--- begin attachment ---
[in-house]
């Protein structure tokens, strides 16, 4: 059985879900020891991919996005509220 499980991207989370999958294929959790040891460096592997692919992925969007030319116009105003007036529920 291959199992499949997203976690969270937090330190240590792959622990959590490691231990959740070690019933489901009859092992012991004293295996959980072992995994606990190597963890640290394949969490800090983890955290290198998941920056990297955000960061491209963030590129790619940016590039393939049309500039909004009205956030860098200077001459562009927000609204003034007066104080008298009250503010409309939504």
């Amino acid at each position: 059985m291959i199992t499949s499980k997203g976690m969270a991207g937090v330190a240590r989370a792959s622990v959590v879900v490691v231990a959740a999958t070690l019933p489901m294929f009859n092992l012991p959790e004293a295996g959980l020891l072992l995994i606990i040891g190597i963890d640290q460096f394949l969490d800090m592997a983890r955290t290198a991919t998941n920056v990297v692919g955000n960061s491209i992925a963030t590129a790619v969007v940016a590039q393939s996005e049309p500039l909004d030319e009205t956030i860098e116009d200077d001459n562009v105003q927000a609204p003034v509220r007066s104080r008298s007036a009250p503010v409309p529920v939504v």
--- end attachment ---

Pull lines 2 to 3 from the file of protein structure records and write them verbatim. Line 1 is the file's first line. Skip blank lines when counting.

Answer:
């Protein structure tokens, strides 16, 4: 059985879900020891991919996005509220 499980991207989370999958294929959790040891460096592997692919992925969007030319116009105003007036529920 291959199992499949997203976690969270937090330190240590792959622990959590490691231990959740070690019933489901009859092992012991004293295996959980072992995994606990190597963890640290394949969490800090983890955290290198998941920056990297955000960061491209963030590129790619940016590039393939049309500039909004009205956030860098200077001459562009927000609204003034007066104080008298009250503010409309939504």
């Amino acid at each position: 059985m291959i199992t499949s499980k997203g976690m969270a991207g937090v330190a240590r989370a792959s622990v959590v879900v490691v231990a959740a999958t070690l019933p489901m294929f009859n092992l012991p959790e004293a295996g959980l020891l072992l995994i606990i040891g190597i963890d640290q460096f394949l969490d800090m592997a983890r955290t290198a991919t998941n920056v990297v692919g955000n960061s491209i992925a963030t590129a790619v969007v940016a590039q393939s996005e049309p500039l909004d030319e009205t956030i860098e116009d200077d001459n562009v105003q927000a609204p003034v509220r007066s104080r008298s007036a009250p503010v409309p529920v939504v």